Newman BHP

Reporter: Graeme Butler

A thousand kilometres north of Perth you'll find the small town of Newman - You might think it sits in the middle of nowhere... it's actually in the middle of W.A's massive mining boom and it's centre-stage in David and Goliath battle over this modest house. In one corner of this bout is "The big Australian" mining giant BHP Billiton... in the other... the little Aussie battlers... Neville Hampton and his wife Nancy fighting to save their home of twenty years

Neville worked for BHP at the Mount Whaleback Mine for more than twenty years... 15 years ago he signed up to buy this house from the company... the catch was he wouldn't actually own it until it was all paid off in full and then there were a number of conditions attached Neville set about improving the house and raising his family - he paid the rates... paid for the renovations... and kept paying back the loan... by 2010 he'd almost paid it off - and it's at this point after 21 years of service BHP called Neville hampton into an office. He was expecting a promotion - instead he was sacked. His crime? Speeding in a work vehicle - a crime Neville denies.

The vehicle Neville was driving was fitted with a black box type recording device that logged its speed and location... but Neville insists he never speeds and must have swapped the vehicle with another driver

"I used to drive safety and why would i be driving a vehicle at 120kmh when basically i lived and breathed safety had to because there's a lot of people around me that relied on it. In me that's where it hurts how the hell could they believe that I'd do something like that"

Neville went to Fair Work Australia but it found in favour of BHP agreeing that it was likely Neville was speeding and that was a sackable offence - but it wasn't just his job Neville lost - BHP now wanted the house ... and by now it was worth a lot more than $43,000

To give you an idea of just what at stake here if you sold this house it would fetch between 900,000 and a million dollars. To rent in this town you'd expect to pay between two and a half and three thousand dollars a week. Now what that means is Neville and Nancy lose this house they won't be able to stay in the town they've lived in for more than twenty years. Neville took his for justice to the supreme court of Western Australia and lost. The judge found that legally BHP still owned the house, but in his findings Judge James Edelman said that outside the strict application of the law it remains within BHPs power to temper justice with mercy and not insist on the application of an ambiguous contract against a person who has given them more than two decades of his life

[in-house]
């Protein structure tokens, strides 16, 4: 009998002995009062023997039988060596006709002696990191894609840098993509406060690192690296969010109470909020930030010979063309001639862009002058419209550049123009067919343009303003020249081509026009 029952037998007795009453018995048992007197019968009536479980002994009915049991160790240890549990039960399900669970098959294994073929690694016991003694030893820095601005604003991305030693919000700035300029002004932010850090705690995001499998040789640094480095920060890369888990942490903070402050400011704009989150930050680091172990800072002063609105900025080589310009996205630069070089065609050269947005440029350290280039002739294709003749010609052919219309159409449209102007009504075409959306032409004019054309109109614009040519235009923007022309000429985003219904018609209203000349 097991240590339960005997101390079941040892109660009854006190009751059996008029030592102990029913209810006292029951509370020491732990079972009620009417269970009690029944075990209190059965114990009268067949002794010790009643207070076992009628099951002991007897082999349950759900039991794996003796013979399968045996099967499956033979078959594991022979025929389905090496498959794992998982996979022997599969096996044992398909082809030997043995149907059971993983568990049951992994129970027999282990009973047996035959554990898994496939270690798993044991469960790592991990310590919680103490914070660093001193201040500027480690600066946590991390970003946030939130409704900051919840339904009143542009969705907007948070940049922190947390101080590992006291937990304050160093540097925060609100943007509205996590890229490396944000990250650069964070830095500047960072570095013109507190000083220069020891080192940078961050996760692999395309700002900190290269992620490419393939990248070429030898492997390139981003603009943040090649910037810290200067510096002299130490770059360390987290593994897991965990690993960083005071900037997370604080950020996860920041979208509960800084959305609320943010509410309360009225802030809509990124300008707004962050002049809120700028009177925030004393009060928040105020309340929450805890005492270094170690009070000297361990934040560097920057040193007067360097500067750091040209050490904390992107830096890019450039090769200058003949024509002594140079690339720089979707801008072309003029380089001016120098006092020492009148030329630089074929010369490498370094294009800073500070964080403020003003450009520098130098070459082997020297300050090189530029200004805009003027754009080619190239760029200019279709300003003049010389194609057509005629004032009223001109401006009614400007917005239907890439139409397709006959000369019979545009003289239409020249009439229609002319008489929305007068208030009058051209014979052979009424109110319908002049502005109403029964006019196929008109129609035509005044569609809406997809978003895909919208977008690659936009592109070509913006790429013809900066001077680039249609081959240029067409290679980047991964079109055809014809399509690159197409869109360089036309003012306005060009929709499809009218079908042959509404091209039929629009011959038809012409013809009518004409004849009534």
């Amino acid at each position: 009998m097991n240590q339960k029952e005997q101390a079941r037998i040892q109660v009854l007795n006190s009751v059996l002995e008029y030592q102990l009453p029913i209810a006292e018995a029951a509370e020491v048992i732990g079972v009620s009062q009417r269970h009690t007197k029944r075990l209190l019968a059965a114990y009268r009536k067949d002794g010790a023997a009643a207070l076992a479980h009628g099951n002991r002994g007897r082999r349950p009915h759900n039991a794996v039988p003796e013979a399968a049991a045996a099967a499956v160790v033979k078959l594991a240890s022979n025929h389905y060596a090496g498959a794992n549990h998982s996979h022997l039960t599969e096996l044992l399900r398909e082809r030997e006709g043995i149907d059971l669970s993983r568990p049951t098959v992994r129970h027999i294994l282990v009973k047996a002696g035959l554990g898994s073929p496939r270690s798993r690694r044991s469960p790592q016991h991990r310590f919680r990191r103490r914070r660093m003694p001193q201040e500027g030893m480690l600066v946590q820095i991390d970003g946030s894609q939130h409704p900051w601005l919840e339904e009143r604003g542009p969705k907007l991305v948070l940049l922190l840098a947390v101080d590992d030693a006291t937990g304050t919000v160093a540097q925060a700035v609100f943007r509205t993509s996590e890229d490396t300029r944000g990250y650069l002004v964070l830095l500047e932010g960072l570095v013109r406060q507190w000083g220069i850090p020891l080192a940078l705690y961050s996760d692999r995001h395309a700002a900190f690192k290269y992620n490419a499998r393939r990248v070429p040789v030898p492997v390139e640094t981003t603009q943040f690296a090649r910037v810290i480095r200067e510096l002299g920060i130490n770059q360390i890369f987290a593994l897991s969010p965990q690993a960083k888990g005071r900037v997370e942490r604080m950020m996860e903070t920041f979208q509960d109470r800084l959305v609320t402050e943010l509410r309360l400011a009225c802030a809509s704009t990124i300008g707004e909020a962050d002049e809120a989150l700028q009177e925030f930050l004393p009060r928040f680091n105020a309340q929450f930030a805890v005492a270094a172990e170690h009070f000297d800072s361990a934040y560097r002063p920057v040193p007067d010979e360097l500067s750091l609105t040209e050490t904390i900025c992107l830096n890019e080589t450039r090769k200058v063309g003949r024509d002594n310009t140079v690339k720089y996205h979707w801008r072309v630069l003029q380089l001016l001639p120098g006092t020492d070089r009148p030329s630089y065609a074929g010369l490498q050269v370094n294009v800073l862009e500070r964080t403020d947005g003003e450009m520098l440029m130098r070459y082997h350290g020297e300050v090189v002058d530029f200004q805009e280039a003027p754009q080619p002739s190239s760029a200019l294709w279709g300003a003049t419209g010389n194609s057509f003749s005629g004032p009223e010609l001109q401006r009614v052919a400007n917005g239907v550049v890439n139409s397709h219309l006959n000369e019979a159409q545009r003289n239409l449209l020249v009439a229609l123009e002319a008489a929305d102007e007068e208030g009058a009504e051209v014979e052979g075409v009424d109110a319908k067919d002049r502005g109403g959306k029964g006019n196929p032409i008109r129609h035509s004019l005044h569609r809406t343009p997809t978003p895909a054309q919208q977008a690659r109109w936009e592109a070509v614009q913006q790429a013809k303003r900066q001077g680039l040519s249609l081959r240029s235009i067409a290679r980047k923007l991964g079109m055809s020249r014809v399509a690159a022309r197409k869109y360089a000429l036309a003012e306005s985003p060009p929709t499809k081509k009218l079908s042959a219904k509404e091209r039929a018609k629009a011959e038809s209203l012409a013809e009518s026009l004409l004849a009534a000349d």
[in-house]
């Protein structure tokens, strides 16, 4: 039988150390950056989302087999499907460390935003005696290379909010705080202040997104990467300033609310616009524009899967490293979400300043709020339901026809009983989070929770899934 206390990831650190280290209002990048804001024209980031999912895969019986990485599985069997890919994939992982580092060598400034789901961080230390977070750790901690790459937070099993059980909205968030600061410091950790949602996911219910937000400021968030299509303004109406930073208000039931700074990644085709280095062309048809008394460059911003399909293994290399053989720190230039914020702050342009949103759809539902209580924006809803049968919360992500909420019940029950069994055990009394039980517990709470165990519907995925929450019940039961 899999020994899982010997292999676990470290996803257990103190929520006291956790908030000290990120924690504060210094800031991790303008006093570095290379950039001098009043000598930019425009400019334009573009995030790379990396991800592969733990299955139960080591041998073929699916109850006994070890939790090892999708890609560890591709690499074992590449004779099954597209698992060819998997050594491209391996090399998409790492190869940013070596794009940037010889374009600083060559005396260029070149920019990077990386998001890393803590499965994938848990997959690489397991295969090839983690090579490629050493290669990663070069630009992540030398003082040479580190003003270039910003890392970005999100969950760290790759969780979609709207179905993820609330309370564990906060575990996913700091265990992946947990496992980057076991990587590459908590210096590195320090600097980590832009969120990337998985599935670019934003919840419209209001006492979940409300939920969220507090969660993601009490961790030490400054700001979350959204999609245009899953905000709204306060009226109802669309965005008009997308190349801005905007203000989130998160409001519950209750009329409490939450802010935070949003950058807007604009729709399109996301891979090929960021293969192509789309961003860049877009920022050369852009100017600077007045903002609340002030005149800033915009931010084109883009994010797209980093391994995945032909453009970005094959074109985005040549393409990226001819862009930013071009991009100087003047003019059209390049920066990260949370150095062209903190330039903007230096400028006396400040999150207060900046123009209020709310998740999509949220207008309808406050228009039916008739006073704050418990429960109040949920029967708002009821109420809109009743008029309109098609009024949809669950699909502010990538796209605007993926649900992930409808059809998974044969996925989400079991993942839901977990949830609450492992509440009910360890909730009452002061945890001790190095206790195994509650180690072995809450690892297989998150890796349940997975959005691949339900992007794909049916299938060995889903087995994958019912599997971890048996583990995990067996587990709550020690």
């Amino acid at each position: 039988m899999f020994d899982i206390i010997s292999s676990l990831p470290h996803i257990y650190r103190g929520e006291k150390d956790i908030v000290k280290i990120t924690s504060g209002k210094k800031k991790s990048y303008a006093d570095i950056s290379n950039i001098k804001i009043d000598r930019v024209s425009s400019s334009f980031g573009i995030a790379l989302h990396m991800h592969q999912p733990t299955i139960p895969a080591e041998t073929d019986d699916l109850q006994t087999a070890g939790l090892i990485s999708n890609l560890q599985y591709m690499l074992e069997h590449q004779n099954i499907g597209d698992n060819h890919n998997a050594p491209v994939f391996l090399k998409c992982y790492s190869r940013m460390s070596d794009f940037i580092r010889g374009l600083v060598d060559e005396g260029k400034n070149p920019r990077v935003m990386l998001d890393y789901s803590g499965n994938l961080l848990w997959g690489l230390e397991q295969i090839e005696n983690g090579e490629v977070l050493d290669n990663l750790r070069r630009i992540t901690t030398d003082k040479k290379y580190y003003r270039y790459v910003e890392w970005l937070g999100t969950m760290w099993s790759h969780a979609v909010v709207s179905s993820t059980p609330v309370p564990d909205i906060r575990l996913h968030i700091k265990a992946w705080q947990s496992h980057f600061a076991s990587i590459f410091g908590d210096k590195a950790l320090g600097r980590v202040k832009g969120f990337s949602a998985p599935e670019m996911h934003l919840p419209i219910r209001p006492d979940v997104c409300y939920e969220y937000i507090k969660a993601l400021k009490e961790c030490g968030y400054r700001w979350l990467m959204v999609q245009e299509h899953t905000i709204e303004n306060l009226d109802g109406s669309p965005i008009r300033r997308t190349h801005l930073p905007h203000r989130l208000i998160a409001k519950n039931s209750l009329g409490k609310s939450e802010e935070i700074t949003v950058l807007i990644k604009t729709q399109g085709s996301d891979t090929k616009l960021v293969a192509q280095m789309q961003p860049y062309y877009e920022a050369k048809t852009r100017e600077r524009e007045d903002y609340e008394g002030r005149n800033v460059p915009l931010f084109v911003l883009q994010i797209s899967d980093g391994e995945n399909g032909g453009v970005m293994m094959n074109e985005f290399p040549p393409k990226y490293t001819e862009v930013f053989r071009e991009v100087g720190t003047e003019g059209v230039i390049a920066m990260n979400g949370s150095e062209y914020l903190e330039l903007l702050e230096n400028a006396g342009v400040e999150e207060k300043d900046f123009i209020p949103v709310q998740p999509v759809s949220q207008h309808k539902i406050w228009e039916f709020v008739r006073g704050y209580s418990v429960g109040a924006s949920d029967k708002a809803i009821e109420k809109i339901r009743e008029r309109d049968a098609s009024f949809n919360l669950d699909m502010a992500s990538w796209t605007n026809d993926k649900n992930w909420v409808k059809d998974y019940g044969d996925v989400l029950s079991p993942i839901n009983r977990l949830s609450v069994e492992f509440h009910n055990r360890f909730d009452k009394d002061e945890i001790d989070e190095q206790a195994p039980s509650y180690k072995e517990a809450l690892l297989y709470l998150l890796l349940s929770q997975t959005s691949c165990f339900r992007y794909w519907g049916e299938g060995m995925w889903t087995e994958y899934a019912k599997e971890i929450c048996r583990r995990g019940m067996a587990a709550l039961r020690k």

BHP Billiton issued a statement in relation to the case... it says ": Mr Hampton will be refunded a total of $125,000 being made up of the amount he contributed towards the purchase of the house, an equal amount contributed by the company and an amount representing the cost of any improvements made by Mr Hampton" BHP also says " the company remains open to hold further discussion in an effort to amicably resolve the issues"

Neville Hampton claims at worst he is accused of the serious offence of reckless driving at work... BHP could have issued a final written warning - instead he lost his job... a million dollar home and the community he's called home for twenty years - Neville and Nancy are left wondering does the punishment fit the crime.

BHP Billiton's full response


"Mr Hampton's dismissal in July 2010 was for a very serious safety breach - he was driving a vehicle on an unsealed road in BHP Billiton Iron Ore's Mount Whaleback open pit mine at 125km/hr. in a 60 km/hr. zone. The Company maintains the highest commitment to safety at its operations.

"Fair Work Australia found that the Company's decision to dismiss Mr Hampton was not unfair and held that he had committed a very serious safety breach that placed himself and others on the mine site at very real risk of injury or death.

"Under the Company's home ownership scheme, Mr Hampton would have qualified to complete the purchase of the Company house he lived in if he had continued in employment with the Company for around another 18 months. Mr Hampton was aware of the impact on his employment when he chose to drive at this reckless speed.

"Mr Hampton will be refunded a total of $125,000 being made up of the amount he contributed towards the purchase of the house, an equal amount contributed by the Company and an amount representing the cost of any improvements made by Mr Hampton.

"Mr Hampton and his family have remained in the Company house since his dismissal in July 2010. Before the trial, the Company made proposals that would have allowed Mr Hampton and his family to remain in the house. The legal proceedings have not been completed and through that process the Company remains open to hold further discussions with Mr Hampton in an effort to amicably resolve the issues."